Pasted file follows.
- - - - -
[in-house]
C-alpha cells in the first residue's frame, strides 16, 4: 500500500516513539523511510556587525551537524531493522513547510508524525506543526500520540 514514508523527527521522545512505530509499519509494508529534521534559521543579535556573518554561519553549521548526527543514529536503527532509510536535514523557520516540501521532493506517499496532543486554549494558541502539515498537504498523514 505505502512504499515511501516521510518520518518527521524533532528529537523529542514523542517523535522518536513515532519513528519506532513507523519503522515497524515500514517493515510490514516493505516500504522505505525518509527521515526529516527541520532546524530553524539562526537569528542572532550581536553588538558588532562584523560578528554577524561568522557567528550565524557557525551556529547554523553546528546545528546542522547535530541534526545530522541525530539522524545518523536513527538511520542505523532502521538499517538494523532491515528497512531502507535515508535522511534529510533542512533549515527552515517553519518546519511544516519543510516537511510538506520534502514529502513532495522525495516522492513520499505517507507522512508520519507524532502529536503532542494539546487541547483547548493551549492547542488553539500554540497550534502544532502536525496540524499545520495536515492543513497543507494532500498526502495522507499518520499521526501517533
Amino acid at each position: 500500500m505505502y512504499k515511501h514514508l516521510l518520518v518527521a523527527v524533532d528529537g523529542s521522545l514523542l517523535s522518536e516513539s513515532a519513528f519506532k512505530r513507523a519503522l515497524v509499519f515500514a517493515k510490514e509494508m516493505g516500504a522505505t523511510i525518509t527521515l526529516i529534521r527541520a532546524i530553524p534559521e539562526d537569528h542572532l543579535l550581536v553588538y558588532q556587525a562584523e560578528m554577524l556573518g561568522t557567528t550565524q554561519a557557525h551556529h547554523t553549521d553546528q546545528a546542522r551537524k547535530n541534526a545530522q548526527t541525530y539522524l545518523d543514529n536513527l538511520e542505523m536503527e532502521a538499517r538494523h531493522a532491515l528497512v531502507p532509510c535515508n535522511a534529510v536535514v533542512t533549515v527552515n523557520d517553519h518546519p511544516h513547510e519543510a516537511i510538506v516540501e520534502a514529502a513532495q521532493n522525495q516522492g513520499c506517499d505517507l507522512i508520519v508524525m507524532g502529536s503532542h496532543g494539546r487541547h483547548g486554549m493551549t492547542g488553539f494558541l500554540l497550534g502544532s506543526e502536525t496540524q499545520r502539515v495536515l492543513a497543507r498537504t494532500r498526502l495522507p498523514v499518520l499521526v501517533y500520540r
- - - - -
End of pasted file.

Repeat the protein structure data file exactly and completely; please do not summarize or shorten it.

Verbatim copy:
[in-house]
C-alpha cells in the first residue's frame, strides 16, 4: 500500500516513539523511510556587525551537524531493522513547510508524525506543526500520540 514514508523527527521522545512505530509499519509494508529534521534559521543579535556573518554561519553549521548526527543514529536503527532509510536535514523557520516540501521532493506517499496532543486554549494558541502539515498537504498523514 505505502512504499515511501516521510518520518518527521524533532528529537523529542514523542517523535522518536513515532519513528519506532513507523519503522515497524515500514517493515510490514516493505516500504522505505525518509527521515526529516527541520532546524530553524539562526537569528542572532550581536553588538558588532562584523560578528554577524561568522557567528550565524557557525551556529547554523553546528546545528546542522547535530541534526545530522541525530539522524545518523536513527538511520542505523532502521538499517538494523532491515528497512531502507535515508535522511534529510533542512533549515527552515517553519518546519511544516519543510516537511510538506520534502514529502513532495522525495516522492513520499505517507507522512508520519507524532502529536503532542494539546487541547483547548493551549492547542488553539500554540497550534502544532502536525496540524499545520495536515492543513497543507494532500498526502495522507499518520499521526501517533
Amino acid at each position: 500500500m505505502y512504499k515511501h514514508l516521510l518520518v518527521a523527527v524533532d528529537g523529542s521522545l514523542l517523535s522518536e516513539s513515532a519513528f519506532k512505530r513507523a519503522l515497524v509499519f515500514a517493515k510490514e509494508m516493505g516500504a522505505t523511510i525518509t527521515l526529516i529534521r527541520a532546524i530553524p534559521e539562526d537569528h542572532l543579535l550581536v553588538y558588532q556587525a562584523e560578528m554577524l556573518g561568522t557567528t550565524q554561519a557557525h551556529h547554523t553549521d553546528q546545528a546542522r551537524k547535530n541534526a545530522q548526527t541525530y539522524l545518523d543514529n536513527l538511520e542505523m536503527e532502521a538499517r538494523h531493522a532491515l528497512v531502507p532509510c535515508n535522511a534529510v536535514v533542512t533549515v527552515n523557520d517553519h518546519p511544516h513547510e519543510a516537511i510538506v516540501e520534502a514529502a513532495q521532493n522525495q516522492g513520499c506517499d505517507l507522512i508520519v508524525m507524532g502529536s503532542h496532543g494539546r487541547h483547548g486554549m493551549t492547542g488553539f494558541l500554540l497550534g502544532s506543526e502536525t496540524q499545520r502539515v495536515l492543513a497543507r498537504t494532500r498526502l495522507p498523514v499518520l499521526v501517533y500520540r